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Posts posted by Shambles

  1. This has been a fun project. At first, I was just going to remove the graphics and paint the wheels black. Then I found a styrene dump truck bed and said, why not? I had a couple of these wreckers in less than great condition. I'm going to do a little more experimenting with the weathering, then maybe a little diorama.


  2. 2 hours ago, Straightliner59 said:

    Bob Paeth used to form foil over the straight body parts, then dent the new aluminum parts. I saw him demonstrate it at a contest, once. It looks great! I think tooling aluminum (Maid-O-Metal is what I have. Available at HL and Michael's) would be best suited to this application.

    Thanks, Daniel. I was just in a Michael's the other day and didn't think to look for foils. The checkout line there is always so long, it's my last resort for hobby supplies. I've found some foils online but never heard of Maid-O-Metal. I forget which thickness worked best so I had an assortment but sold all my supplies with my collection when I moved a couple of years ago. Do you have links to any online suppliers you recommend?

    On this wrecked Challenger, I cut out the trunk lid, then formed the foil over the strait lid. Then, I crumpled the foil lid, painted it, hinged it and got a one of my most realistic effects so far. On that Ford Vickie, I had already heated and crumpled the hood but it didn't look right so I formed the foil over it.


  3. On 10/10/2019 at 12:35 PM, drodg said:

    I build for most of the reasons you guys have mentioned like I can't have all the cars in 1:1 because of money and I love seeing the kit coming together. It certainly gets my mind off of business pressures.   I think it is interesting that I started building kits 50+ years ago as a kid and loved building them.  I think I really started when I was like 10-12 years old.  Probably the same with most of you.   I have a  couple grandsons who are really into cars and motorcycles but show absolutely no interest in building models.  I kind of blame screen games on this but they are pretty good about not spending as much time as some teens on phones etc.  I have tried to get them interested but they are not.  Kinda sad.  

    Kids today have a lot more to entertain themselves with than we did back in the 50s and 60s. I'm just glad to see such active model car websites and forums for us old model builders.

  4. On 10/7/2019 at 12:14 PM, Oldmopars said:

    I have thought about making wrecked models. Instead of melting the plastic, I am thinking of forming the fenders, hoods, doors etc out of thin aluminum like from dollar store roasting pans. I like the idea. Yours look really good.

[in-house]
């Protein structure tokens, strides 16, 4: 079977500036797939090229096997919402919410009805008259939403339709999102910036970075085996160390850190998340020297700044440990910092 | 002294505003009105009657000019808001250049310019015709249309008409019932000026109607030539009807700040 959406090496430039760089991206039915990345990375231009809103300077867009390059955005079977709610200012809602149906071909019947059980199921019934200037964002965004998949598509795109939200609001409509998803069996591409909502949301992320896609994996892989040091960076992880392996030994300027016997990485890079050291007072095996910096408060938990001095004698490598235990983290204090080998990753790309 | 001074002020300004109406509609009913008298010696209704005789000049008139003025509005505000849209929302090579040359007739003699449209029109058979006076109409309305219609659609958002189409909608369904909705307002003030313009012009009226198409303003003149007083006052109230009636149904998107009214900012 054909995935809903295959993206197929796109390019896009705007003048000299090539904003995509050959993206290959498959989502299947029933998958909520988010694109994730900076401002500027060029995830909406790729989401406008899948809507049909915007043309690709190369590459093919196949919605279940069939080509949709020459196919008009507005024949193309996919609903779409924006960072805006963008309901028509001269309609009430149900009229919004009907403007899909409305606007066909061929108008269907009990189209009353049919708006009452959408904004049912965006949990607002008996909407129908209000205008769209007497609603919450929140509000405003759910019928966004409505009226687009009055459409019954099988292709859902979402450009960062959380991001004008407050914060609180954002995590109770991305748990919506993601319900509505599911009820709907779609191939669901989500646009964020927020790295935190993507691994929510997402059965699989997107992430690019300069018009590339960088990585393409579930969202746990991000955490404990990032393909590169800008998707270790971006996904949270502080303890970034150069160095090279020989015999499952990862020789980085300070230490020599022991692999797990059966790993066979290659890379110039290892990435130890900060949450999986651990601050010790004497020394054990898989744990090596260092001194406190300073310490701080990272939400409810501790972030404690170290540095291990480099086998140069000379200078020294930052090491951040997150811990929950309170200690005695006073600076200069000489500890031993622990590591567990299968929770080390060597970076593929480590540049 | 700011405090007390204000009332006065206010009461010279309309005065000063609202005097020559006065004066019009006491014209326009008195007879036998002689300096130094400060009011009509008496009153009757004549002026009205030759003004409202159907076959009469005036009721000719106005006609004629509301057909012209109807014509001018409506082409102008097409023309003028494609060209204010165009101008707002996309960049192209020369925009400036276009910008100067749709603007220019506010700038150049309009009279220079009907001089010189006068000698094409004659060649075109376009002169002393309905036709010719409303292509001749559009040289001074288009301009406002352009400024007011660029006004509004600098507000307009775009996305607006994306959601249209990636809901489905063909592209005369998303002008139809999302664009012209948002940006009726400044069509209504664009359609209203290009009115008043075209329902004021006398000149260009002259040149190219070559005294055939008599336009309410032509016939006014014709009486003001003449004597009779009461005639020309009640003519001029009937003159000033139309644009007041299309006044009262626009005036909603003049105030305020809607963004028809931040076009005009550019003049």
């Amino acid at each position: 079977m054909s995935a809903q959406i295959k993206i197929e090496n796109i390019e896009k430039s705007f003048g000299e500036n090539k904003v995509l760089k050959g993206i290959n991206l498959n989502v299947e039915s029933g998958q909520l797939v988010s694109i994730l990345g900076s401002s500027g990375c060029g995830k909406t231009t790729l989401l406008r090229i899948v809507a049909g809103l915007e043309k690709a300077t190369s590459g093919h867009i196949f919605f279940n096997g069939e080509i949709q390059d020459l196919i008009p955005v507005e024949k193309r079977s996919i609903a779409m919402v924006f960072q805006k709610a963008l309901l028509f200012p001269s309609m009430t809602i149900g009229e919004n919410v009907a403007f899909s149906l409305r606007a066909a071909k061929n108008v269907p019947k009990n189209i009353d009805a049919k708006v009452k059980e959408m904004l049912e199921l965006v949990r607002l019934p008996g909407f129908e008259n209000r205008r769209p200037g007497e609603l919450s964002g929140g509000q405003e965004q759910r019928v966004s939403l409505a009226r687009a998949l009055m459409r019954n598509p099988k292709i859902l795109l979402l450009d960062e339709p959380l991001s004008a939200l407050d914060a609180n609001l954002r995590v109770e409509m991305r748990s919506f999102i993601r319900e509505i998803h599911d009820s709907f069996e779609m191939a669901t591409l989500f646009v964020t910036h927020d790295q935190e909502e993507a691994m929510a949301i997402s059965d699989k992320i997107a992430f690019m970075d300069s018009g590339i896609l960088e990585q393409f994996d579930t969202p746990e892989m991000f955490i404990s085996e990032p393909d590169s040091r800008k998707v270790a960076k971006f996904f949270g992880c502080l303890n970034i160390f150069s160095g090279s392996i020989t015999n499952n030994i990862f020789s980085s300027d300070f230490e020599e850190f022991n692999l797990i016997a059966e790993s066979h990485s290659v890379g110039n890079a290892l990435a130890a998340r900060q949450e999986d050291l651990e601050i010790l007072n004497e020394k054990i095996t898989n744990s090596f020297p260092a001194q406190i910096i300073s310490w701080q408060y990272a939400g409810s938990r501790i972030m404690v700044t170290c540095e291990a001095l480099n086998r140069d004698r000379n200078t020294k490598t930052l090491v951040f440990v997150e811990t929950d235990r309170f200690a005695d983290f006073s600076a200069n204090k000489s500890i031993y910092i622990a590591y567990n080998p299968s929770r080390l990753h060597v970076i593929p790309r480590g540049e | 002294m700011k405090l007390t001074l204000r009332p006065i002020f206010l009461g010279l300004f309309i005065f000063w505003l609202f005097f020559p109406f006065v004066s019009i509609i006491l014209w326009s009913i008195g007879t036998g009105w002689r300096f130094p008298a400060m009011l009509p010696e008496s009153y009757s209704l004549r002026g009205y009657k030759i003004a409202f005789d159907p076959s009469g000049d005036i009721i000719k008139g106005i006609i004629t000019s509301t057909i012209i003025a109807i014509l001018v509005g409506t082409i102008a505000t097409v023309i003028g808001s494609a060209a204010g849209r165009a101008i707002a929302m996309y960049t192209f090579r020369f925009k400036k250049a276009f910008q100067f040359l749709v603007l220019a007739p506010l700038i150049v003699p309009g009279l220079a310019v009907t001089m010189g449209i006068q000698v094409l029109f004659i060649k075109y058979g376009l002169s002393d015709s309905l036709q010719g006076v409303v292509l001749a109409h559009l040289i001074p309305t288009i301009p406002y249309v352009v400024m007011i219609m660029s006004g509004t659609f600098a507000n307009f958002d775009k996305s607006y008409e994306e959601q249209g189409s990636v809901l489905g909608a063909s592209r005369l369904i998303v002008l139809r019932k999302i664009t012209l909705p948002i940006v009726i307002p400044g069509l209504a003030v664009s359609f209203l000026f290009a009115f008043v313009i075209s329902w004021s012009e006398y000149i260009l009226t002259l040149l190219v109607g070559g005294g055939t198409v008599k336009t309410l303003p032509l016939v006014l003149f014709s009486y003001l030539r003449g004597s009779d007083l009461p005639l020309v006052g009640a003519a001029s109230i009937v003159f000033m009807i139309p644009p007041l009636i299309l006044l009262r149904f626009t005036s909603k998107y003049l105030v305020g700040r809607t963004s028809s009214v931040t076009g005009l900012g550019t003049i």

Yes, I experimented with some various thicknesses of foil. It's more forgiving than plastic and looks more like real, crumpled sheet metal. New cars have so much plastic that, in a wreck there's just a bunch of busted plastic! On this one, I was forming the foil to the heated and bent hood. As you can see, the hood looks more realistic than the fender.


  5. Hi Mark. Yeah that's what they are. I've done what you suggested with some decals in the distant past, but my eyesight and dexterity ain't what it used to be in the older days. I ordered two sets of these decals, so I've got some room for error. In response to FairFax's questions, I'm planning on doing some light weathering then dull coating the finished car. From the numerous photos I've seen of stock cars from this era, very few were showroom shiny, especially after a few races.

  6. Interesting project. I enjoyed seeing the cutter at work. My agency had a small sign shop and did a lot of cut vinyl graphics. It was a large cutter and could only cut letters down to about 1/4 inch but I still made a few model decals for my projects and for my late father's RC airplanes. Keep us posted.

  7. On 10/9/2019 at 6:22 PM, Fairfax said:

    Thank you so much to all the boys for the nice words.  ?

    For John Shamblin: Hello, colleague! I had the same problem as you. I was starting to print on the printer's laser, but it was only possible to put the print on the white of the base. Then I found this:  www.vinar.cz Try writing there, while it is in the Czech Republic, it also sends abroad and can be switched to English. You design decals yourself for paper size in A4 format. It just needs to be done in a vector program. And there's also a problem with lining numbers and letters. The main colour often goes over the edge. Everything has a white underprint. Now, though, I'm trying to explore printing out decals on an ink printer only in white and then the same decals on a laser printer in color. Then I compose a print of two layers of white and coloured on it. But it's true that white itself doesn't cover very well, and two layers are already thicker. They better cover the first ones. Good luck.

    Thanks for the info, Micheal. I'm a retired graphic designer/art director and owned a screenprint and vinyl graphics shop for many years, so I'm very familiar with vector art. I've seen some laser printers that will print white, but they are expensive and the white ink is too. I'm looking at the vinar.cz site on my other screen but don't see the English connection. I'll keep looking. Thanks again.